UCT academic wins award for commitment to education

20 September 2012 | Story by Newsroom

Associate Professor Annemarie HattinghGiving back: Assoc Prof Annemarie Hattingh has dedicated herself to a mentorship programme aimed at women, following her being named the Most Influential Woman in Business and Government in the training and education category.

Associate Professor Annemarie Hattingh of UCT's School of Education is one of the Most Influential Women in Business and Government (MIW) in South Africa.

This, at least, is according to CEO Magazine, in which she was profiled after winning in the education and training category.

Every year the MIW awards recognise the contribution of South African women across a range of sectors. The winners in the various sectors are announced at gala events in three cities, including Cape Town, in August.

Members of the public nominate candidates who are then subjected to a rigorous process, which includes three judging panels. The last hurdle is a recorded interview, where finalists in each category are asked the same questions. The last judging panel gets to view these interviews, which largely decide who the winner is.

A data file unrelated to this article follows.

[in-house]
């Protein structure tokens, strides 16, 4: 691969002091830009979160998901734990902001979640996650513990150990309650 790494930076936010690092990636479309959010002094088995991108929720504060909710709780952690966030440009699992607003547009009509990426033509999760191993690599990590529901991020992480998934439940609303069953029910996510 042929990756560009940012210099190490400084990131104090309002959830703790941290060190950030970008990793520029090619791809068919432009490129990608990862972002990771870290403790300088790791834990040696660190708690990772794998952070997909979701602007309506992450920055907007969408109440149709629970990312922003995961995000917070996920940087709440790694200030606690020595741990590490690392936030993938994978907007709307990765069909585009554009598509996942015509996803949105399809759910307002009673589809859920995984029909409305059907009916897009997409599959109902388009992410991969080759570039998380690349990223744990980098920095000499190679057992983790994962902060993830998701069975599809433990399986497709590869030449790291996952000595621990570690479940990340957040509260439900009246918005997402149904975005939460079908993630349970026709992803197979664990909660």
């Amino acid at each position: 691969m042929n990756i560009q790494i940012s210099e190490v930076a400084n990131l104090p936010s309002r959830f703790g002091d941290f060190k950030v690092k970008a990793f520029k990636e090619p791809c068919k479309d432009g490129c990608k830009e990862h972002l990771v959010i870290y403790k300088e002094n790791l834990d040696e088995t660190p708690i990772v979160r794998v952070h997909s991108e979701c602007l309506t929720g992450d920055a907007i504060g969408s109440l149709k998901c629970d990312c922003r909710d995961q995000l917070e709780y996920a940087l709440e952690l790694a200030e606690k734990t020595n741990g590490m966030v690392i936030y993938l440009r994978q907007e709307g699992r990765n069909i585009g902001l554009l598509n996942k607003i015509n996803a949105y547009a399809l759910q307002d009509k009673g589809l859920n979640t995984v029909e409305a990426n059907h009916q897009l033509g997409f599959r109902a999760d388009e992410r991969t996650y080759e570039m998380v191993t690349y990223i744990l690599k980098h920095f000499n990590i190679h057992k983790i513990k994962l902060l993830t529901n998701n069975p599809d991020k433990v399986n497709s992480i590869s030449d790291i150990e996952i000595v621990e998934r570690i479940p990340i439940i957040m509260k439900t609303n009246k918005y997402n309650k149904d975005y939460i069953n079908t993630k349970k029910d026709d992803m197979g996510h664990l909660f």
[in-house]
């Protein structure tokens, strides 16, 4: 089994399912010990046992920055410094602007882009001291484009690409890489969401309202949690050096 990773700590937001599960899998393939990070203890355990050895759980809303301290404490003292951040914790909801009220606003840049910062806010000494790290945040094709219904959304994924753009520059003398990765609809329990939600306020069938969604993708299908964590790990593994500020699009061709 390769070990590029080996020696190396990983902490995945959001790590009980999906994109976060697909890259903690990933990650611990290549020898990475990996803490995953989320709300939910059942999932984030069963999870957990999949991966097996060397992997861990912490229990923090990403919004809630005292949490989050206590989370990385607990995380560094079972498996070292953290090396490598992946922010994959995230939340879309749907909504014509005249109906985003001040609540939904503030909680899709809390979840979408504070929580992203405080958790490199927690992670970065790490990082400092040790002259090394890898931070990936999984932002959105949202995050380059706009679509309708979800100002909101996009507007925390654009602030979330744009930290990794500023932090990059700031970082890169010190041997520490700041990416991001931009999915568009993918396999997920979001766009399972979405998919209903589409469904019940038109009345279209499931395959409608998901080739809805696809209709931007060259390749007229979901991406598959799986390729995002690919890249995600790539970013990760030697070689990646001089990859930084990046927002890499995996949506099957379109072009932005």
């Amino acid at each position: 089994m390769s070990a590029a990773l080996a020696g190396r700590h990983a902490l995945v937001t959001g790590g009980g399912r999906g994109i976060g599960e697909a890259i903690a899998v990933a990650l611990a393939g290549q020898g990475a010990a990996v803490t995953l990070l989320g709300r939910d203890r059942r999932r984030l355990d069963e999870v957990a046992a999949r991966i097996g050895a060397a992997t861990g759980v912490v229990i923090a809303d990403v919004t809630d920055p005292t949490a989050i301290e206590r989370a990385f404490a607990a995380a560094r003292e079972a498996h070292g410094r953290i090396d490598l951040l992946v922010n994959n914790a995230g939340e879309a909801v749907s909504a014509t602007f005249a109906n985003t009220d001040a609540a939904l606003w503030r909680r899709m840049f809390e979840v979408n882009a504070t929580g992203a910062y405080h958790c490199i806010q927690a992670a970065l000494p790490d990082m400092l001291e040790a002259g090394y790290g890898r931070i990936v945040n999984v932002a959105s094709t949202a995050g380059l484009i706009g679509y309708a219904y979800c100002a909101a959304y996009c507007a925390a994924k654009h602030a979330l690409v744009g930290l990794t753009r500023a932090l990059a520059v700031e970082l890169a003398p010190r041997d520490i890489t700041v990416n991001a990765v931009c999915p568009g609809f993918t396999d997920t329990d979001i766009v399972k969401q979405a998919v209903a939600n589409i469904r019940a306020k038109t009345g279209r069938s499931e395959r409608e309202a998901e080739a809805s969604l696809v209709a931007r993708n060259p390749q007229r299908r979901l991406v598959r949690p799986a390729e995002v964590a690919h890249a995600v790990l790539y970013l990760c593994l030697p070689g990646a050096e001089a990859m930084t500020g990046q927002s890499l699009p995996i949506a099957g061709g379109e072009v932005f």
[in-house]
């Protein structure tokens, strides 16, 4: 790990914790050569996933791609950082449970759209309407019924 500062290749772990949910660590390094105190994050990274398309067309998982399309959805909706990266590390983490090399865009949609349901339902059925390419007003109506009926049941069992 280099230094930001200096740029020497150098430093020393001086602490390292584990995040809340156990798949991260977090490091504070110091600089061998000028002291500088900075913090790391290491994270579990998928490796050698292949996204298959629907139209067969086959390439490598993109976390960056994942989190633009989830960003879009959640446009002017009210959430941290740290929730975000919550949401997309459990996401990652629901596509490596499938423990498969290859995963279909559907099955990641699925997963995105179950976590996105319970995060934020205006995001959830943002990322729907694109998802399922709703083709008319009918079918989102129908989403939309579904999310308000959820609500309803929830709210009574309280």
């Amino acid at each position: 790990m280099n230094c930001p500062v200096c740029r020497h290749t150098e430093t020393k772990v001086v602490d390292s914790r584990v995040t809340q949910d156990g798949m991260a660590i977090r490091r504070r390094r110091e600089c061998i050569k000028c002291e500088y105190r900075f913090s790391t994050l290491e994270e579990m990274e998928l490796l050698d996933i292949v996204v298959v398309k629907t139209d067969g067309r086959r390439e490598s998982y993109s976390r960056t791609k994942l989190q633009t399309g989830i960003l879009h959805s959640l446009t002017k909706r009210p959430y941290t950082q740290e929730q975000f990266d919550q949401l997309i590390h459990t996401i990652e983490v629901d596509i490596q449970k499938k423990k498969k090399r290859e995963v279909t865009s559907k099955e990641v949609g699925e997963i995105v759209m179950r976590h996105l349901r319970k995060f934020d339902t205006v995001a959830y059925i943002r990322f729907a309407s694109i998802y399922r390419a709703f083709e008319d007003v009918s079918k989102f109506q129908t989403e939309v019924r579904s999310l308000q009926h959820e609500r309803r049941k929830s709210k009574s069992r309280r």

Hattingh initially completed a BSc-degree but has been involved in education for the past 24 years. Her passion is for more women to complete doctoral studies. Thus for the past 10 years she has been involved in a project that assists and encourages women to enter PhD programmes by creating a "community of practice", where students not only interact with and support each other regularly, but they are mentored by a team of supervisors.

She is also one of the winners who has agreed to be part of a mentoring programme, run in partnership with the National Youth Development Agency. She and five other winners will in the course of the year address women in Cape Town, Johannesburg, Durban and Port Elizabeth.

"These awards are a way of identifying female mentors as much as it is about acknowledging inspirational women," she says.

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